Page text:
As it was not without reason, or without effect, that God was pleased in ancient times to manifest himself as a Father by means of expiations and sacrifices, and consecrated to himself a chosen people; there is no doubt that he was known even then in the same image in which he now appears to us with meridian splendour. Therefore Malachi, after having enjoined the Jews to attend to the law of Moses, and to persevere in the observance of it (because after his death there was to be an interruption of the prophetical office) immediately announces, that "the Sun of righteousness shall arise." (n) In this language he suggests, that the law tended to excite in the pious an expectation of the Messiah that was to come, and that at his advent there was reason to hope for a much greater degree of light. For this reason Peter says that " the prophets have inquired and searched diligently concerning the salvation" which is now manifested in the Gospel; and that "it was revealed to them, that not unto themselves, but unto
(m) Rom. vi. 23. (n)Mal.iv.2.
us, they did minister the things which are now reported unto you by them that have preached the Gospel unto you." (o) Not that their instructions were useless to the ancient people, or unprofitable to themselves, but because they did not enjoy the treasure, which God through their hands hath transmitted to us. For in the present day, the grace, which was the subject of their testimony, is familiarly exhibited before our eyes; and whereas they had but a small taste, we have offered to us a more copious fruition of it. Therefore Christ, who asserts that " Moses wrote of him," (p) nevertheless extols that measure of grace in which we excel the Jews. Addressing his disciples he says, " Blessed are your eyes, for they see; and your ears, for they hear." (y) "For I tell you, that many prophets and kings have desired to see those things which ye see, and have not seen them; and to hear those things which ye hear, and have not heard them." (r) This is no small recommendation of the evangelical revelation, that God has preferred us to those holy fathers who were eminent for singular piety. To this declaration that other passage is not at all repugnant, where Christ says, " Abraham saw my day, and was glad." (*) For though his prospect of a thing so very remote was attended with much obscurity, yet there was nothing wanting to the certainty of a well.founded hope; and hence that joy which accompanied the holy patriarch even to his death. Neither does this assertion of John the Baptist, "No man hath seen God at any time; the only-begotten Son, which is in the bosom of the Father, he hath declared him," (f) exclude the pious, who had died before his time, from a participation of the understanding and light which shine in the person of Christ, but comparing their condition with ours, teaches us that we have a clear manifestation of those mysteries, of which they had only an obscure prospect through the medium of shadows; as the author of the Epistle to the Hebrews more copiously and excellently shews, that "God, who at sundry times, and in divers manners, spake in time past unto the fathers by the prophets, hath in these last days spoken unto us by his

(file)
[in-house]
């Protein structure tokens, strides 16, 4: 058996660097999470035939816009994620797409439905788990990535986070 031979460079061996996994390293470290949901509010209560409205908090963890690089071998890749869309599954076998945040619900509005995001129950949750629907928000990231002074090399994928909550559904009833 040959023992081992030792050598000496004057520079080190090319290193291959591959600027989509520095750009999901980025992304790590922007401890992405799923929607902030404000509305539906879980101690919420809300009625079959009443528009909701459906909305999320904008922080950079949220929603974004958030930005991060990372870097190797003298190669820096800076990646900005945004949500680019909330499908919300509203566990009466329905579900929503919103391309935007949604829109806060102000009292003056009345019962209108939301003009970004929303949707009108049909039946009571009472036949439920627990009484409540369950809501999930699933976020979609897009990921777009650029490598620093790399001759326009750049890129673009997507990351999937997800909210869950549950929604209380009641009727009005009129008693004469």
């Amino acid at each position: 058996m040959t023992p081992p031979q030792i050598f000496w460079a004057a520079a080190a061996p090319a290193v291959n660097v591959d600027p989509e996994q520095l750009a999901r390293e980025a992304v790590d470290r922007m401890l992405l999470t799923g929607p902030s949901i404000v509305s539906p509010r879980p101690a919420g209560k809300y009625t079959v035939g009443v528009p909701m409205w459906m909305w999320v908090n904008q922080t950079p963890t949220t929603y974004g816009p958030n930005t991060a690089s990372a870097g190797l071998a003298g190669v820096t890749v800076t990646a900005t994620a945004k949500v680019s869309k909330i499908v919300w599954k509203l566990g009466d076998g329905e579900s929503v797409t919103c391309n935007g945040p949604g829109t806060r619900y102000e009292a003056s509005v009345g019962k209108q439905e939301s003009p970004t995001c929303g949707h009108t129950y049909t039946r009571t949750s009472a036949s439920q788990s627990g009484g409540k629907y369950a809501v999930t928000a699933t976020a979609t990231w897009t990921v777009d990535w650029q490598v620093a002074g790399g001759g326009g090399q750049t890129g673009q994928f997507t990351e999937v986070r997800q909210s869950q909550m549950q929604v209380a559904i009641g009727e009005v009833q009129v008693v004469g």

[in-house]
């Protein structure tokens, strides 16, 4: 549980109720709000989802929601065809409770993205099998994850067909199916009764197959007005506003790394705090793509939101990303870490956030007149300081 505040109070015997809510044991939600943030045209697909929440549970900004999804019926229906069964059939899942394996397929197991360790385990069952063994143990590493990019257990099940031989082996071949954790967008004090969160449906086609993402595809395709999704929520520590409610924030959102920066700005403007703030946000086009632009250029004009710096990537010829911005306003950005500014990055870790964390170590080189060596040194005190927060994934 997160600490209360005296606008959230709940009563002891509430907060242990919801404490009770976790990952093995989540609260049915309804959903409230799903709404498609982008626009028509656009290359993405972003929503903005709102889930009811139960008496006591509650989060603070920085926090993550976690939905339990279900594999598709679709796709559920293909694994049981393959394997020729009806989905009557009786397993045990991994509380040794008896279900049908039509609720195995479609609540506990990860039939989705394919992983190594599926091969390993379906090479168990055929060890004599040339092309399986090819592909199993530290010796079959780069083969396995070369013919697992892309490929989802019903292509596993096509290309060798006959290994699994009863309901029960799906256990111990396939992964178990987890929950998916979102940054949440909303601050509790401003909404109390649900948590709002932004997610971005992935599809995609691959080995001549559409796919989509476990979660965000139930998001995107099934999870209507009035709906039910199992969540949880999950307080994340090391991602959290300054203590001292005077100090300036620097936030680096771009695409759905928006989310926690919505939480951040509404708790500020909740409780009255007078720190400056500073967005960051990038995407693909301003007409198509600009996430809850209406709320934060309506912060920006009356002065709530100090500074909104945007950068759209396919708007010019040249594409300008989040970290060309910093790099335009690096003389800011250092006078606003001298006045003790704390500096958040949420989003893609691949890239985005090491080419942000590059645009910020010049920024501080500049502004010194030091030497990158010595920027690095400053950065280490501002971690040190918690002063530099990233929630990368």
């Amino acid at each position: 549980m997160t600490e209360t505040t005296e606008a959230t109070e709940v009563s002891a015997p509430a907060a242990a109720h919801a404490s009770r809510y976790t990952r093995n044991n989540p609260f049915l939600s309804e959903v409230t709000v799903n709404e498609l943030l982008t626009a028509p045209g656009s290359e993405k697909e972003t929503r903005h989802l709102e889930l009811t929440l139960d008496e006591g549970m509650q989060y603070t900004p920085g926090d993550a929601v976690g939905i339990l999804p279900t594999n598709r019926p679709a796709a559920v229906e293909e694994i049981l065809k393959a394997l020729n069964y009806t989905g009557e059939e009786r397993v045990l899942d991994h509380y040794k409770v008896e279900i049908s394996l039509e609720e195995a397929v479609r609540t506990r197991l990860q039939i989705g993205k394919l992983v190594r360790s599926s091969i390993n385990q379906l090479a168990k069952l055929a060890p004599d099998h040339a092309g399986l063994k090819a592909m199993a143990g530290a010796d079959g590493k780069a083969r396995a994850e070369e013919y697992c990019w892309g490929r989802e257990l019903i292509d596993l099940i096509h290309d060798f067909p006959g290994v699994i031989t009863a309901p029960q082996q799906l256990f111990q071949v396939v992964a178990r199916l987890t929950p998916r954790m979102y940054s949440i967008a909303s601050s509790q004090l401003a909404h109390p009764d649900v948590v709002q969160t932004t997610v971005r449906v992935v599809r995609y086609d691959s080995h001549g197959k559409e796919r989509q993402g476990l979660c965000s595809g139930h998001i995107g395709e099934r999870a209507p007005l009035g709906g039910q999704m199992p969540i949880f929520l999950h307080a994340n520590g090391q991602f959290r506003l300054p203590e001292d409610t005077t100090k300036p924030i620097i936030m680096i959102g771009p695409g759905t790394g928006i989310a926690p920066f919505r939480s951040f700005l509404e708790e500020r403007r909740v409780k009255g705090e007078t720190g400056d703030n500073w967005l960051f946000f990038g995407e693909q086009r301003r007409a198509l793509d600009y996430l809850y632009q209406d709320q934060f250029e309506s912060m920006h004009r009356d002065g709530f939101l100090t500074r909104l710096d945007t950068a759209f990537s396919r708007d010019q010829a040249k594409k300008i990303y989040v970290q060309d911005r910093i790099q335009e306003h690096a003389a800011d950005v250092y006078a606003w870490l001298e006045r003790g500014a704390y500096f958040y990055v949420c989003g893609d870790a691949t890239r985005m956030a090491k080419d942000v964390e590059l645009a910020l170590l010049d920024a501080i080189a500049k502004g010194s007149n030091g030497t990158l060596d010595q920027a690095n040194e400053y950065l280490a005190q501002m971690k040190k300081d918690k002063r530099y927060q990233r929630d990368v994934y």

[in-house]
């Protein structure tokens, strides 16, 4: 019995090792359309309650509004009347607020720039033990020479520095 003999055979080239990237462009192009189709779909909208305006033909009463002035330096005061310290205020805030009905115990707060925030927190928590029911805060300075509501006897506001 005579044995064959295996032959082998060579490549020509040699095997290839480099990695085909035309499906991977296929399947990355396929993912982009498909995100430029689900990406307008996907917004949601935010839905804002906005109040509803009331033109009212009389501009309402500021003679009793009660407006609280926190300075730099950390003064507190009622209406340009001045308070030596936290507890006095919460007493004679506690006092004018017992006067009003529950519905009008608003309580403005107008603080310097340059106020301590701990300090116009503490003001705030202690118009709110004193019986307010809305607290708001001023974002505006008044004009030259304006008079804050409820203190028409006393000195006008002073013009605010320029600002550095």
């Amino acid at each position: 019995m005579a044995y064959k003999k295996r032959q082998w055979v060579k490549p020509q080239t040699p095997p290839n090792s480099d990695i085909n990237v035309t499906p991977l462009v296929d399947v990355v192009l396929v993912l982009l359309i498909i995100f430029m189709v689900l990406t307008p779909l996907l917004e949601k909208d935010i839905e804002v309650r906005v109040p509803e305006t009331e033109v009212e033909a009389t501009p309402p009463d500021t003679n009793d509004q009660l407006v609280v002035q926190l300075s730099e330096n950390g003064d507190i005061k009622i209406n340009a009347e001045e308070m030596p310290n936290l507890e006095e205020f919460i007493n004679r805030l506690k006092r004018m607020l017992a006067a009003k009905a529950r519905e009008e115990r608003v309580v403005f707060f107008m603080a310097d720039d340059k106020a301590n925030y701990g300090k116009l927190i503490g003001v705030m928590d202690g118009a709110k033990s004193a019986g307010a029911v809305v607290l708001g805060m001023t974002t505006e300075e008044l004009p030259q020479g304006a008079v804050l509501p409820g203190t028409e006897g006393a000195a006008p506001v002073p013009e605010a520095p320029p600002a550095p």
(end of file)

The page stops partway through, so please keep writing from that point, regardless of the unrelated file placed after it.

(o) 1 Peter i. 10—12. (p) John v. 46.
(-/) Matt. xiiL 16. (r) Luke z. 24.
(t) John viii. 56. (t) John i. 18.
Son." (v) Therefore that only.begotten Son, who is now to us " the brightness of the glory, and the express image of the person" (w) of God the Father, was formerly known to the Jews, as we have elsewhere shewn by a quotation from Paul, that he was the leader of their ancient deliverance from Egypt; yet this also is a truth, which is asserted by the same Paul, in another place, that " God, who commanded the light to shine out of darkness, hath shined in our hearts, to give the light of the knowledge of the glory of God in the face of Jesus Christ." (*) For when he appeared in this his image, he made himself visible, as it were, in comparison with the obscure and shadowy representation of him which had been given before. This renders the ingratitude and obstinacy of them, who shut their eyes amid this meridian blaze, so much the more vile and detestable. And therefore Paul says that Satan, "the god of this world, hath blinded their minds, lest the light of the gio* rious gospel of Christ should shine unto them." (y)
II. Now I understand the Gospel to be a clear manifestation of the mystery of Christ. I grant indeed, since Paul styles the gospel, the doctrine of faith, (z) that whatever promises we find in the law concerning remission of sins, by which God reconciles men to himself, are accounted parts of it. For he opposes faith to those terrors, which would torment and harass the conscience, if salvation were to be sought by works. Whence it follows, that taking the word gospel in a large sense, it comprehends all those testimonies, which God formerly gave to the fathers, of his mercy and paternal favour; but it is more eminently applicable to the promulgation of the grace exhibited in Christ. This acceptation is not only sanctioned by common use, but supported by the authority of Christ and the apostles. Whence it is properly said of him, that he "preached the gospel of the kingdom." (a) And Mark introduces himself with this preface: " The beginning of the gospel of Jesus Christ." But it is needless to collect more passages to prove a thing sufficiently known. Christ then, by his advent, "hath brought life and immortality to light through the
(t>) Heb. i. 1, 2. (») Heb. i. 3.
(*) 2 Cor. iv. 6. (j) 2 Cor. iv. 4.
(3) 1 Tim. iv. 6. („) Matt. ix. 35.